Two weeks ago, I wrote about (finally) saying YES to a big, hairy dream God had placed in my heart: raising $10,000 to provide desperately needed sanitary pads, hygiene products and life skills training to a school of 250 young women in Uganda.
Here’s the Coles notes version: God tells Megan to raise money for Keep a Girl in School. Megan tries to get out of it. God’s not down with that. Story concludes with Megan heroically telling God, “I’ve got this.” Cut to Megan standing on a dramatic cliff, her superhero cape fluttering in the wind.
Yup, that’s pretty much accurate.
So I threw myself into this big hairy dream with Chervelle, a divine friend of mine. We began organizing a fitness-themed fundraiser: Sweating For Sisterhood. For two months, this project consumed my existence. My son began to think Elmo was his new mom and the laptop, his new (very demanding) sibling. My husband begrudgingly became accustomed to living with a wife masquerading as a very cranky Energizer Bunny. Meanwhile, I drained every grocery store within a ten mile radius of Cookie Crunch Dairy Milks.
October 16 arrived—the day of the event and launch of my blog post. I was dead-on-my-feet but my superhero cape was still firmly in place. I was ready for God to open the floodgates. Why wouldn’t God? I had said “Yes,” after all. Now it was God’s turn to make it all happen.
The event was gorgeous and moving and everything we wanted it to be. Except for one teensy thing.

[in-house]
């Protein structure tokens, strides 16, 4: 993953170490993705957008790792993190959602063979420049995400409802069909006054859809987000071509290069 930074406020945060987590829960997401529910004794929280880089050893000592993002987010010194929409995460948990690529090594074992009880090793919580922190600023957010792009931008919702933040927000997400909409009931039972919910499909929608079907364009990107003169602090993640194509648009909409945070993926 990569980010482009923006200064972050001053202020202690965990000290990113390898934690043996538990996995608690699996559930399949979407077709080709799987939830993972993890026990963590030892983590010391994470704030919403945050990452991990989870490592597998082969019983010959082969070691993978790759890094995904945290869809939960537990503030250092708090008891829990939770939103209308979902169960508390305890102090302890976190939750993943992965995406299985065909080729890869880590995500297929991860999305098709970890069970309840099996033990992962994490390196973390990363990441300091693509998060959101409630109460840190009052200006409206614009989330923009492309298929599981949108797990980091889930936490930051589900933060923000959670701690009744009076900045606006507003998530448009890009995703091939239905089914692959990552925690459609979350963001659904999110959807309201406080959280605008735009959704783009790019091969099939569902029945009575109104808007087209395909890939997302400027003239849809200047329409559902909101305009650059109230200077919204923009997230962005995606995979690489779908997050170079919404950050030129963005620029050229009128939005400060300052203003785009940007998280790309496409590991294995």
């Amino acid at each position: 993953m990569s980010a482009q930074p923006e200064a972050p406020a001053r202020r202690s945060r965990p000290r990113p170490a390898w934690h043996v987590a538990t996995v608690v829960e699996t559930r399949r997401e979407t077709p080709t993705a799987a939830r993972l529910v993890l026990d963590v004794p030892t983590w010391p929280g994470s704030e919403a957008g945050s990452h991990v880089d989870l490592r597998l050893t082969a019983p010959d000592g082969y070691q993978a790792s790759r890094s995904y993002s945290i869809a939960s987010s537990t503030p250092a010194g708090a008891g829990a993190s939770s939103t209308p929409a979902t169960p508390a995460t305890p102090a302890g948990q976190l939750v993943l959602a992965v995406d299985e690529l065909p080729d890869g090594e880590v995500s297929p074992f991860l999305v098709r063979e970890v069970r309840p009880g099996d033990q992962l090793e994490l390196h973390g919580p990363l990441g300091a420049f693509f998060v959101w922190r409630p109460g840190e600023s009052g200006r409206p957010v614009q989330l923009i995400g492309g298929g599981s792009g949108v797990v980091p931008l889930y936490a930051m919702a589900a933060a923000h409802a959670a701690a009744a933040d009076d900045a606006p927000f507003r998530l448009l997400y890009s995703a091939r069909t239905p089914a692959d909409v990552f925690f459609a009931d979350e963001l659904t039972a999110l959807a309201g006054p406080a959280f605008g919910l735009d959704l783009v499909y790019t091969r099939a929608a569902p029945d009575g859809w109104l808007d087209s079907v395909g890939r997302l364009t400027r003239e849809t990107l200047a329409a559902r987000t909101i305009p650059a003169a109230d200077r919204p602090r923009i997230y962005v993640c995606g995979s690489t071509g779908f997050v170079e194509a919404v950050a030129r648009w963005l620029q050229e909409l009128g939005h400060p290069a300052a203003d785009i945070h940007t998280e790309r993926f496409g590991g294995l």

There weren’t nearly enough people to raise $10,000. I am forever and a day indebted to every woman who came out. But I knew it wouldn’t be enough to reach our goal. A solid drop in the bucket perhaps.
But still, only a drop.
For the next several days I wallowed—Anne Shirley style—in the depths of despair. I was so confused. I had done what was asked of me. So where was my spiritual epiphany? Where were all the warm fuzzies? To quote Michael Scott, “Where’s my Oprah moment?”
Worse than this embarrassing pity party, I was angry. I was angry at God for not holding up God’s (presumed) end of the bargain. For choosing me when He knew I would fail. I was angry at all the well-meaning people who asked,“Oh, how did your thing go?” I had to curb myself from yelling, “If you had BEEN at my thing, you would know!”
Most of all, I was angry with myself. For not being enough. For falling short.